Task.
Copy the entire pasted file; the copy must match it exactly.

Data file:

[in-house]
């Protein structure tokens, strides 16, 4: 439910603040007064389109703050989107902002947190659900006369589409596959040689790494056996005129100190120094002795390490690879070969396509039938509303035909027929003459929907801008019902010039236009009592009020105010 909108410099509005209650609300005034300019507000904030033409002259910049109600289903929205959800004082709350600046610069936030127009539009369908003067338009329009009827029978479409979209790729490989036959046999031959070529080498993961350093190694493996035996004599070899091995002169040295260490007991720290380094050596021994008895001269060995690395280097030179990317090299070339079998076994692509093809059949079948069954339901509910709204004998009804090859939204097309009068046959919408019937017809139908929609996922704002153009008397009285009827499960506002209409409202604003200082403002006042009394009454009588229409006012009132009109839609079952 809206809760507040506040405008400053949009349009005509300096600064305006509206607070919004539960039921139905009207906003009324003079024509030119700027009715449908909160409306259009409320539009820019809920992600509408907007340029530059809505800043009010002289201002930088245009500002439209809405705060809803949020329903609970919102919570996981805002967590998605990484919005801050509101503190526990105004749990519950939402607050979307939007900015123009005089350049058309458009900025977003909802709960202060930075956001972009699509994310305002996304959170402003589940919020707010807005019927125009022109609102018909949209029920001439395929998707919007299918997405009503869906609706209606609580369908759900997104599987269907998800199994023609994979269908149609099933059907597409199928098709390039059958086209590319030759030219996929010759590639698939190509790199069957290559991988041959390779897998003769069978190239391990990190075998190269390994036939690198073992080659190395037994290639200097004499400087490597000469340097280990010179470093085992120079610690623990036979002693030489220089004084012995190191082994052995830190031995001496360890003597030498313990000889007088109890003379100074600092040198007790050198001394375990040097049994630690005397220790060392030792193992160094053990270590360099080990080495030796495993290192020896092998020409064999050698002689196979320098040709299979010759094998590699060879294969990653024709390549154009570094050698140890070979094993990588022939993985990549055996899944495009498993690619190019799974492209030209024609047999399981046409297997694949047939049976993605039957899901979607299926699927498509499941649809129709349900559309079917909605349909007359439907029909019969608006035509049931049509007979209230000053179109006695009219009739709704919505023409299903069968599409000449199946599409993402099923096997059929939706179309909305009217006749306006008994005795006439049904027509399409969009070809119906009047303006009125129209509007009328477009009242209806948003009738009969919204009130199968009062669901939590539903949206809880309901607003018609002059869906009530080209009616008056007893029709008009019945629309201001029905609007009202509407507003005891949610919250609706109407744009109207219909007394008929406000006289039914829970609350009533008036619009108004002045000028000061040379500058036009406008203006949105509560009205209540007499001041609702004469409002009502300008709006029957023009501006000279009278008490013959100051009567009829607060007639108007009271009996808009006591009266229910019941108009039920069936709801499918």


[in-house]
């Protein structure tokens, strides 16, 4: 439910603040007064389109703050989107902002947190659900006369589409596959040689790494056996005129100190120094002795390490690879070969396509039938509303035909027929003459929907801008019902010039236009009592009020105010 909108410099509005209650609300005034300019507000904030033409002259910049109600289903929205959800004082709350600046610069936030127009539009369908003067338009329009009827029978479409979209790729490989036959046999031959070529080498993961350093190694493996035996004599070899091995002169040295260490007991720290380094050596021994008895001269060995690395280097030179990317090299070339079998076994692509093809059949079948069954339901509910709204004998009804090859939204097309009068046959919408019937017809139908929609996922704002153009008397009285009827499960506002209409409202604003200082403002006042009394009454009588229409006012009132009109839609079952 809206809760507040506040405008400053949009349009005509300096600064305006509206607070919004539960039921139905009207906003009324003079024509030119700027009715449908909160409306259009409320539009820019809920992600509408907007340029530059809505800043009010002289201002930088245009500002439209809405705060809803949020329903609970919102919570996981805002967590998605990484919005801050509101503190526990105004749990519950939402607050979307939007900015123009005089350049058309458009900025977003909802709960202060930075956001972009699509994310305002996304959170402003589940919020707010807005019927125009022109609102018909949209029920001439395929998707919007299918997405009503869906609706209606609580369908759900997104599987269907998800199994023609994979269908149609099933059907597409199928098709390039059958086209590319030759030219996929010759590639698939190509790199069957290559991988041959390779897998003769069978190239391990990190075998190269390994036939690198073992080659190395037994290639200097004499400087490597000469340097280990010179470093085992120079610690623990036979002693030489220089004084012995190191082994052995830190031995001496360890003597030498313990000889007088109890003379100074600092040198007790050198001394375990040097049994630690005397220790060392030792193992160094053990270590360099080990080495030796495993290192020896092998020409064999050698002689196979320098040709299979010759094998590699060879294969990653024709390549154009570094050698140890070979094993990588022939993985990549055996899944495009498993690619190019799974492209030209024609047999399981046409297997694949047939049976993605039957899901979607299926699927498509499941649809129709349900559309079917909605349909007359439907029909019969608006035509049931049509007979209230000053179109006695009219009739709704919505023409299903069968599409000449199946599409993402099923096997059929939706179309909305009217006749306006008994005795006439049904027509399409969009070809119906009047303006009125129209509007009328477009009242209806948003009738009969919204009130199968009062669901939590539903949206809880309901607003018609002059869906009530080209009616008056007893029709008009019945629309201001029905609007009202509407507003005891949610919250609706109407744009109207219909007394008929406000006289039914829970609350009533008036619009108004002045000028000061040379500058036009406008203006949105509560009205209540007499001041609702004469409002009502300008709006029957023009501006000279009278008490013959100051009567009829607060007639108007009271009996808009006591009266229910019941108009039920069936709801499918």